ALMOST 30 lawyers received a job advertisement email last week from a recruitment company that mistakenly revealed the email addresses of the other recipients.
In yet another example of the dangers of email, the sender copied in, instead of blind copying, all the recipients. This, Lawyers Weekly has learned, led the recipients to think it appeared they were searching for other jobs.
Recipients included lawyers from Middletons, Baker & McKenzie, Clayton Utz, Freehills, Mallesons Stephen Jaques, Maddocks, Blake Dawson Waldron, Macquarie Bank and St George Bank.
Lawyers Weekly spoke to two of the recipients, who expressed mixed reactions to the appropriateness of the email that the company, Advantage Partnership, labelled an “honest mistake”.
One recipient, a lawyer from Melbourne, said she was annoyed to find her name amongst those targeted by the group email, as it gave the erroneous impression that she wanted to leave her current job.
“I was quite shocked actually and very concerned about the impression that it created to others on the list about me, in that I thought it created the impression I’d been looking for a change of employment,” she said.
“It was bad for my image and reputation, and potentially damaging to my employment,” she said. “My next response was that I felt that it was a breach of privacy and that it was really an act of spam.”
The lawyer said that many of the other names on the list were known to her and her to them, and they ranged in experience from a partner at a major firm to senior associates. A quick check of the list shows email addresses included lawyers from most of the top tier of Australia’s law firms.
The incident raised questions about how the list of names was compiled. The lawyer believes the list includes Japanese-speaking lawyers who were admitted in Sydney, and may have originated from the New South Wales Law Society website.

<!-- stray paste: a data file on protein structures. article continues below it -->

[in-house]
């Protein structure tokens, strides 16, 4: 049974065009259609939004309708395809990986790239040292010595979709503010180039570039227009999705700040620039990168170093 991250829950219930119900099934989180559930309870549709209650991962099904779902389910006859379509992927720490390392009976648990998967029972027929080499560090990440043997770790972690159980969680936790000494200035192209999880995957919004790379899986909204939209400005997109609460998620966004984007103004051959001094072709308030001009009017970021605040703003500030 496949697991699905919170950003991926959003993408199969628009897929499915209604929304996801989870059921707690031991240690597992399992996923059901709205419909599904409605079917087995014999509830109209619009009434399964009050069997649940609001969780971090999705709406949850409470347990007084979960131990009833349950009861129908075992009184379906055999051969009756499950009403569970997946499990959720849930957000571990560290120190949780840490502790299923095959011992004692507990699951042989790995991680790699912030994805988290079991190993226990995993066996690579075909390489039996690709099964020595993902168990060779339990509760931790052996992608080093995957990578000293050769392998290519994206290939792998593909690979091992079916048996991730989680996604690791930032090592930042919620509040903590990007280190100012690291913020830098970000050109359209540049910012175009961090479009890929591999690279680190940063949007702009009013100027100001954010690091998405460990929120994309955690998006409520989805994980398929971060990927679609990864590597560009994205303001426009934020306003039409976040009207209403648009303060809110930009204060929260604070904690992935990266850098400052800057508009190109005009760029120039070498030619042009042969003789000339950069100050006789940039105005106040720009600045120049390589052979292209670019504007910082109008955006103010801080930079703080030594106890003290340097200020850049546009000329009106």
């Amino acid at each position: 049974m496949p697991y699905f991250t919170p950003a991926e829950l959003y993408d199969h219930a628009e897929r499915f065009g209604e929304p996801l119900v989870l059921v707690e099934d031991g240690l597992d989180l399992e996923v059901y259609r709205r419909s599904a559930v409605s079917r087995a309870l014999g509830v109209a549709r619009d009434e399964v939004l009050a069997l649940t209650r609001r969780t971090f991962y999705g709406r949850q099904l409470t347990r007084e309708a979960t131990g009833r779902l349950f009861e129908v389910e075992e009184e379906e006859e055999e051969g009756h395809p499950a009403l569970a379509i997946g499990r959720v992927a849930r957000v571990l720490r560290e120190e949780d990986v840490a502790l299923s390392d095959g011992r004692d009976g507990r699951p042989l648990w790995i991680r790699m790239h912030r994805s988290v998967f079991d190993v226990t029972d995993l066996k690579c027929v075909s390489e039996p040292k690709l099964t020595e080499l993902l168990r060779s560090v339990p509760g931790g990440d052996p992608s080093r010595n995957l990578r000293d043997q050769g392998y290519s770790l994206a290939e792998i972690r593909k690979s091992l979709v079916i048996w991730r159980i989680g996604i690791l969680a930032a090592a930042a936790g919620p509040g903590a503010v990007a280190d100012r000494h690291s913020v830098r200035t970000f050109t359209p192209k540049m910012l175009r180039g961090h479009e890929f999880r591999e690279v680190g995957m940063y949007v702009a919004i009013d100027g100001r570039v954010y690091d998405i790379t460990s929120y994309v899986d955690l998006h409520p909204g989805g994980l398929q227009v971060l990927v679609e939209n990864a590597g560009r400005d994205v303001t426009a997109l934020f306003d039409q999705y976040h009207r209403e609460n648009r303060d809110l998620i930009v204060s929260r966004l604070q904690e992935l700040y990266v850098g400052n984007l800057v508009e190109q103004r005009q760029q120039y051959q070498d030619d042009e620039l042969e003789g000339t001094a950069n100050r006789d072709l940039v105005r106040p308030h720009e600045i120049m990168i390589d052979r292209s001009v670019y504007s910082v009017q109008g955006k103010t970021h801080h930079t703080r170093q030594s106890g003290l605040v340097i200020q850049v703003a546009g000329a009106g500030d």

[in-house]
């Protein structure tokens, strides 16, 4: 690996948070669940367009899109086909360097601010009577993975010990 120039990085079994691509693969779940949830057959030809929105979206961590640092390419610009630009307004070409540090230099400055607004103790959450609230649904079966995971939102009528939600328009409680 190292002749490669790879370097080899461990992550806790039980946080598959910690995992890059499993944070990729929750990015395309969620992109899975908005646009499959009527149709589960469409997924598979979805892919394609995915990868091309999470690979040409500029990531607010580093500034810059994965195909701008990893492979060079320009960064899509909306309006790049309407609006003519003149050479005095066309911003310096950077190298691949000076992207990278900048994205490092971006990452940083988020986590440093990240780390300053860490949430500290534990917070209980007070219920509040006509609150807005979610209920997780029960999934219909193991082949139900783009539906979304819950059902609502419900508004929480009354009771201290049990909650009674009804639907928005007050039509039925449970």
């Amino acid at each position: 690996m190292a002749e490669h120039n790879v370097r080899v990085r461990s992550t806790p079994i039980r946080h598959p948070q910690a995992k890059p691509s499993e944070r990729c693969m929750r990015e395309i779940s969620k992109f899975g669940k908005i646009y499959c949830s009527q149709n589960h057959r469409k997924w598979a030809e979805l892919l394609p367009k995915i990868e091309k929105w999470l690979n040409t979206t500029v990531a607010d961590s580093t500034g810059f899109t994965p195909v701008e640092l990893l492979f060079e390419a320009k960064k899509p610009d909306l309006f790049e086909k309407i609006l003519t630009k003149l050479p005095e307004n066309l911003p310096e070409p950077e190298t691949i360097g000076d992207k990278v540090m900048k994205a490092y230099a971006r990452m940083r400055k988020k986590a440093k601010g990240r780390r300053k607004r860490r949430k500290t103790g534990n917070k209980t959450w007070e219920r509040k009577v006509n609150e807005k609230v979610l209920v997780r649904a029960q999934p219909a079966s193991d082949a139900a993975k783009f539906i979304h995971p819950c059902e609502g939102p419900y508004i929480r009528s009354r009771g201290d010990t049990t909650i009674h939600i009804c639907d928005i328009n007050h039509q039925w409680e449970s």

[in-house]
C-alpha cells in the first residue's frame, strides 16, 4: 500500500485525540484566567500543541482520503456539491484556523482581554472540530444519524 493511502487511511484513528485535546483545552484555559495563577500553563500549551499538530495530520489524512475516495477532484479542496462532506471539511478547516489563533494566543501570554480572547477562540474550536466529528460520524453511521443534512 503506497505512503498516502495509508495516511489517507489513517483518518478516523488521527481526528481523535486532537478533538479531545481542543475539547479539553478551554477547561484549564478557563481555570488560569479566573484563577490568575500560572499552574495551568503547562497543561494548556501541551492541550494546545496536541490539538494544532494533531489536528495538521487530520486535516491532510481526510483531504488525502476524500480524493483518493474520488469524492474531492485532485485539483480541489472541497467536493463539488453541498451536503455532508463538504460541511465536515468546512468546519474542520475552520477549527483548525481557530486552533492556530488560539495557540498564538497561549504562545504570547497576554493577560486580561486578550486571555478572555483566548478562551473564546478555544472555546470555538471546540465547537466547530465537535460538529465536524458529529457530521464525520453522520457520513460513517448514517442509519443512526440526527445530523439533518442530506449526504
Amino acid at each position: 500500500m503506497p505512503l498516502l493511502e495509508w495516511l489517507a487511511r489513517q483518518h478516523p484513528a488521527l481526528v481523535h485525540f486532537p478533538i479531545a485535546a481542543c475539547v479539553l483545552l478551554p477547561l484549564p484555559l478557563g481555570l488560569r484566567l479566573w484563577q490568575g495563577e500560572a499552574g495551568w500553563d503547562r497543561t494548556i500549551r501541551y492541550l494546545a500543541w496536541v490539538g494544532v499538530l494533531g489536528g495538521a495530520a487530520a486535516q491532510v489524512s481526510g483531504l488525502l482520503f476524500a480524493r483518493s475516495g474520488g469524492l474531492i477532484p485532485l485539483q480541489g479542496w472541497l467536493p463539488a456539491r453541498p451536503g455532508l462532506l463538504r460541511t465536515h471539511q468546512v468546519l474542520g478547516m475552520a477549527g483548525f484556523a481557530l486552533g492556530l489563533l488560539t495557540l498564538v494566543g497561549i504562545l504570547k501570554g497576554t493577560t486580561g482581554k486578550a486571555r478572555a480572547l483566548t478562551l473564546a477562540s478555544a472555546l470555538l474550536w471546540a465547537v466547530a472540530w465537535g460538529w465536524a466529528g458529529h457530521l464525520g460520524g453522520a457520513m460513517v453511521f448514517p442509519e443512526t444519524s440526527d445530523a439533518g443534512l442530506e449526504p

The ‘find a lawyer’ service provided by the law society allows the user to search according to languages spoken by each lawyer listed. The website says above each listing that “commercial use of this information is prohibited and is subject to legal, copyright and disclaimer”.
A spokesperson from the Law Society confirmed it is obliged under the Legal Profession Act to keep a public register of lawyers.
Corporate training manager from Advantage Partnership, Alide Duselis, said the email was an accident and an honest mistake. She said the list of names in the email had not been compiled at short notice but had instead been gathered over time.
“We’ve done an executive search on potential candidates for this type of job,” Duselis said. “[My employer] said that these people have been sourced from the internet, newspapers, various industrial journals and other resources over a period of time.”
When asked whether the law society website was used, she said, “I’m not sure if all of them were sourced from there, but that could have been a possible resource that some of their names came from”.
Duselis said that after a few of the people listed on the email contacted her company, an apology was sent to each of the original recipients.
Yet not all of the lawyers contacted by the recruiter were angered by the email. One lawyer from a Sydney firm said he viewed the email as different to spam that clearly had no professional relevance.
“This one was a business thing with some legitimate content, so it didn’t particularly worry me, I have to say,” he said. “They wrote an apology email and I said back, ‘I’m not too fussed about it, feel free to keep me on the list’.”
The Sydney lawyer did not share the concern of his Melbourne counterpart that damage might have been done to his reputation or future employment chances.
“If anybody wanted to contact me I would say, ‘It was unsolicited. I’m not looking for a job’. I wasn’t particularly bothered about that,” he said.
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